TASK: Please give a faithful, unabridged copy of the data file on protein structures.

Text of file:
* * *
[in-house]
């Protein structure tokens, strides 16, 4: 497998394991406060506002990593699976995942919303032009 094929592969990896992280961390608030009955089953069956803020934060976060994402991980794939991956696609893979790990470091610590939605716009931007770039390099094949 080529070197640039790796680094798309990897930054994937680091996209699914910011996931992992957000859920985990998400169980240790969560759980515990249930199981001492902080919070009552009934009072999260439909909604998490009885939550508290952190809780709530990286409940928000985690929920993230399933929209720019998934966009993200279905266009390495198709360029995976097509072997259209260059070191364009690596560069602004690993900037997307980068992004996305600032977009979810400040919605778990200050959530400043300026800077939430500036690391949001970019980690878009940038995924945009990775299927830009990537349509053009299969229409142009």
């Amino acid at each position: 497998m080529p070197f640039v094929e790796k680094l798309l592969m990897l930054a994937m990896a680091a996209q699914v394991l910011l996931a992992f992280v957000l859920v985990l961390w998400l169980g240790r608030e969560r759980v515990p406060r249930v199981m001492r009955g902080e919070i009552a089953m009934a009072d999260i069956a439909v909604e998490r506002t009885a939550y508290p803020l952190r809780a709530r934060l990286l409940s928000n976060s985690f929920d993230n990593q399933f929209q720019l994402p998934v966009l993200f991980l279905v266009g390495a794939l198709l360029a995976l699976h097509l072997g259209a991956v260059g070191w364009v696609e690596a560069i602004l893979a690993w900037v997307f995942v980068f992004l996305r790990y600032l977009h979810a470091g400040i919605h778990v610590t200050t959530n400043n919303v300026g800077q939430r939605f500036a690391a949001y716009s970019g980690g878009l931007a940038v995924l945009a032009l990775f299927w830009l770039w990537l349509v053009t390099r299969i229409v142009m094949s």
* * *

[in-house]
């Protein structure tokens, strides 16, 4: 497998394991406060506002990593699976995942919303032009 094929592969990896992280961390608030009955089953069956803020934060976060994402991980794939991956696609893979790990470091610590939605716009931007770039390099094949 080529070197640039790796680094798309990897930054994937680091996209699914910011996931992992957000859920985990998400169980240790969560759980515990249930199981001492902080919070009552009934009072999260439909909604998490009885939550508290952190809780709530990286409940928000985690929920993230399933929209720019998934966009993200279905266009390495198709360029995976097509072997259209260059070191364009690596560069602004690993900037997307980068992004996305600032977009979810400040919605778990200050959530400043300026800077939430500036690391949001970019980690878009940038995924945009990775299927830009990537349509053009299969229409142009």
């Amino acid at each position: 497998m080529p070197f640039v094929e790796k680094l798309l592969m990897l930054a994937m990896a680091a996209q699914v394991l910011l996931a992992f992280v957000l859920v985990l961390w998400l169980g240790r608030e969560r759980v515990p406060r249930v199981m001492r009955g902080e919070i009552a089953m009934a009072d999260i069956a439909v909604e998490r506002t009885a939550y508290p803020l952190r809780a709530r934060l990286l409940s928000n976060s985690f929920d993230n990593q399933f929209q720019l994402p998934v966009l993200f991980l279905v266009g390495a794939l198709l360029a995976l699976h097509l072997g259209a991956v260059g070191w364009v696609e690596a560069i602004l893979a690993w900037v997307f995942v980068f992004l996305r790990y600032l977009h979810a470091g400040i919605h778990v610590t200050t959530n400043n919303v300026g800077q939430r939605f500036a690391a949001y716009s970019g980690g878009l931007a940038v995924l945009a032009l990775f299927w830009l770039w990537l349509v053009t390099r299969i229409v142009m094949s």